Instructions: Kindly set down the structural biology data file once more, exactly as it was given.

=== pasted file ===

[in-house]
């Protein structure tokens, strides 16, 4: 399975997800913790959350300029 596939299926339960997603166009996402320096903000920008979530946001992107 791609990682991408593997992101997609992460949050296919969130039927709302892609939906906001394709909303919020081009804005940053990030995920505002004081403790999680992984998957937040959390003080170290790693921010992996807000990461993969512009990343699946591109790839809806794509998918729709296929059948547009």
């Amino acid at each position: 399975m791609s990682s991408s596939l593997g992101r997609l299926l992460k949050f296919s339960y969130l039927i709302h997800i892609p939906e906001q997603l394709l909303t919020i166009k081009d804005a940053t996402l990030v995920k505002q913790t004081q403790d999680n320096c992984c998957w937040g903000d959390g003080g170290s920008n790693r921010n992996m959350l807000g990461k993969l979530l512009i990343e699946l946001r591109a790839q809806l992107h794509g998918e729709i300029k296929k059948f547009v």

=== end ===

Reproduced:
[in-house]
């Protein structure tokens, strides 16, 4: 399975997800913790959350300029 596939299926339960997603166009996402320096903000920008979530946001992107 791609990682991408593997992101997609992460949050296919969130039927709302892609939906906001394709909303919020081009804005940053990030995920505002004081403790999680992984998957937040959390003080170290790693921010992996807000990461993969512009990343699946591109790839809806794509998918729709296929059948547009």
């Amino acid at each position: 399975m791609s990682s991408s596939l593997g992101r997609l299926l992460k949050f296919s339960y969130l039927i709302h997800i892609p939906e906001q997603l394709l909303t919020i166009k081009d804005a940053t996402l990030v995920k505002q913790t004081q403790d999680n320096c992984c998957w937040g903000d959390g003080g170290s920008n790693r921010n992996m959350l807000g990461k993969l979530l512009i990343e699946l946001r591109a790839q809806l992107h794509g998918e729709i300029k296929k059948f547009v």